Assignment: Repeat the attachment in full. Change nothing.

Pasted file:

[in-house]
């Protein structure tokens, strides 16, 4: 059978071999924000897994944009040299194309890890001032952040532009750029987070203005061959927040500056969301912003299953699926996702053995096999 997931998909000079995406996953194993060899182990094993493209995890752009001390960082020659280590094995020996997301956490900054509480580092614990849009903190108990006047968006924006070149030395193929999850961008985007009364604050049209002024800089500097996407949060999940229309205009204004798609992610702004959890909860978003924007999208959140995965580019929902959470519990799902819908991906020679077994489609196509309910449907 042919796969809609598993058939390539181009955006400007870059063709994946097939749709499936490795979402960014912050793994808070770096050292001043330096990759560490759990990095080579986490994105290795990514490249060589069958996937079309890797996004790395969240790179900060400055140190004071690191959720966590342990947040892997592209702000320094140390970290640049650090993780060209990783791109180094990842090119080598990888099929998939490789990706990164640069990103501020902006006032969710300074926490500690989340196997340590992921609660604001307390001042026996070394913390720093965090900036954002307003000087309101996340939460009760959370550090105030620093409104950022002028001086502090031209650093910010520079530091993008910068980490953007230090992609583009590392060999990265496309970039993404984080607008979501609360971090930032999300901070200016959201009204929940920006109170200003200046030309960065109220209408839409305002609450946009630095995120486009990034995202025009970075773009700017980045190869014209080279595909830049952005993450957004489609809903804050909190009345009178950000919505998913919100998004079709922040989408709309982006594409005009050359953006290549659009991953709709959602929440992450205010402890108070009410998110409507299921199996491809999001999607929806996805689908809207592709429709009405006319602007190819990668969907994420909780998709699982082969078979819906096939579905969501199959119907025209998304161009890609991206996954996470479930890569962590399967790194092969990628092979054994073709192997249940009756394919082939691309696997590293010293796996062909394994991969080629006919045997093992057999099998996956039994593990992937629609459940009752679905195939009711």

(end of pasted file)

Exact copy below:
[in-house]
């Protein structure tokens, strides 16, 4: 059978071999924000897994944009040299194309890890001032952040532009750029987070203005061959927040500056969301912003299953699926996702053995096999 997931998909000079995406996953194993060899182990094993493209995890752009001390960082020659280590094995020996997301956490900054509480580092614990849009903190108990006047968006924006070149030395193929999850961008985007009364604050049209002024800089500097996407949060999940229309205009204004798609992610702004959890909860978003924007999208959140995965580019929902959470519990799902819908991906020679077994489609196509309910449907 042919796969809609598993058939390539181009955006400007870059063709994946097939749709499936490795979402960014912050793994808070770096050292001043330096990759560490759990990095080579986490994105290795990514490249060589069958996937079309890797996004790395969240790179900060400055140190004071690191959720966590342990947040892997592209702000320094140390970290640049650090993780060209990783791109180094990842090119080598990888099929998939490789990706990164640069990103501020902006006032969710300074926490500690989340196997340590992921609660604001307390001042026996070394913390720093965090900036954002307003000087309101996340939460009760959370550090105030620093409104950022002028001086502090031209650093910010520079530091993008910068980490953007230090992609583009590392060999990265496309970039993404984080607008979501609360971090930032999300901070200016959201009204929940920006109170200003200046030309960065109220209408839409305002609450946009630095995120486009990034995202025009970075773009700017980045190869014209080279595909830049952005993450957004489609809903804050909190009345009178950000919505998913919100998004079709922040989408709309982006594409005009050359953006290549659009991953709709959602929440992450205010402890108070009410998110409507299921199996491809999001999607929806996805689908809207592709429709009405006319602007190819990668969907994420909780998709699982082969078979819906096939579905969501199959119907025209998304161009890609991206996954996470479930890569962590399967790194092969990628092979054994073709192997249940009756394919082939691309696997590293010293796996062909394994991969080629006919045997093992057999099998996956039994593990992937629609459940009752679905195939009711």